“[Cianfrance] used to work here when I was first hired,” Gordon says. “He was working on his student project at the time, and I used to tease him that he would have to give me extra special thanks [in his film credits] because I was filling in for his shifts.”
The store has served as inspiration for many, including former employee Brock DeShane. In the ’90s DeShane was attending CU and working the register, but then left to pursue acting, writing and directing.
“We were all going to school, making films, and working at the Video Station was part of that,” DeShane says. “It was just a great library and repository of information that fed us, that fed our souls and our imagination.”
Because who can forget one of the best perks of being an employee?
“Free movies, free movies, free movies. Oh, and the free movies,” Shugert says.
During his tenure, Shugert would grab stacks of films over the weekend, from just a couple new releases to upwards of 10 titles when needing to brush up on some classics or strange offerings. When asked if any titles pop out over the years, his answer is a little surprising.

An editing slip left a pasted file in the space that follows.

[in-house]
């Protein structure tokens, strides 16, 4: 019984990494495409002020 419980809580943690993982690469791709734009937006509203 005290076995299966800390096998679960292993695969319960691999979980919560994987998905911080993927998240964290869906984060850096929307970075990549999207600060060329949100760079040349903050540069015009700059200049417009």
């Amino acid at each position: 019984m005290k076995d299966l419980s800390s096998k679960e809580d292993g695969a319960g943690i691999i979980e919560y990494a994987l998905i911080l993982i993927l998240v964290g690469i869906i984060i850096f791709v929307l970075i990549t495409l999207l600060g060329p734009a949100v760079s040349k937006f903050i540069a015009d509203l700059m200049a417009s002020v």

“Mighty Joe Young, the 1998 version with Bill Paxton and Charlize Theron. It was PG, and we could play it in the store,” Shugert says. “I think I played it a few days in a row, unknowingly, and a former employee was like, ‘Didn’t you just play that?’”
One of Gordon’s memories includes a car smashing into the front window of the store in the late ’90s and the following clean up of broken bookshelves and DVDs scattered on the floor. She also remembers monthly meetings from the early days on the job.
“We had movie quizzes where the owner, Scott Woodland, would describe the movie and we would have to come up with the title,” she says. “There would always be that threat if you didn’t do well on your movie quiz.”
“The movie quizzes! I forgot about that,” Shugert interjects.
Reminiscing about private rituals and inside jokes, the team agrees there are some stories just too sacred to share.
“No, we can’t talk about that,” Gordon says, with other staffers nodding in agreement.
She describes her two decades behind the counter as totally rich. Even though she’s had more “professional” jobs, she says, this one was special.
“This has been my most valuable experience, because with each transaction you get to see a slice of life,” Gordon says. “To be able to relate to the vast variety of customers is so enriching and such a challenge and so wonderful. Not to mention the movie selection, the great wealth of titles we have.”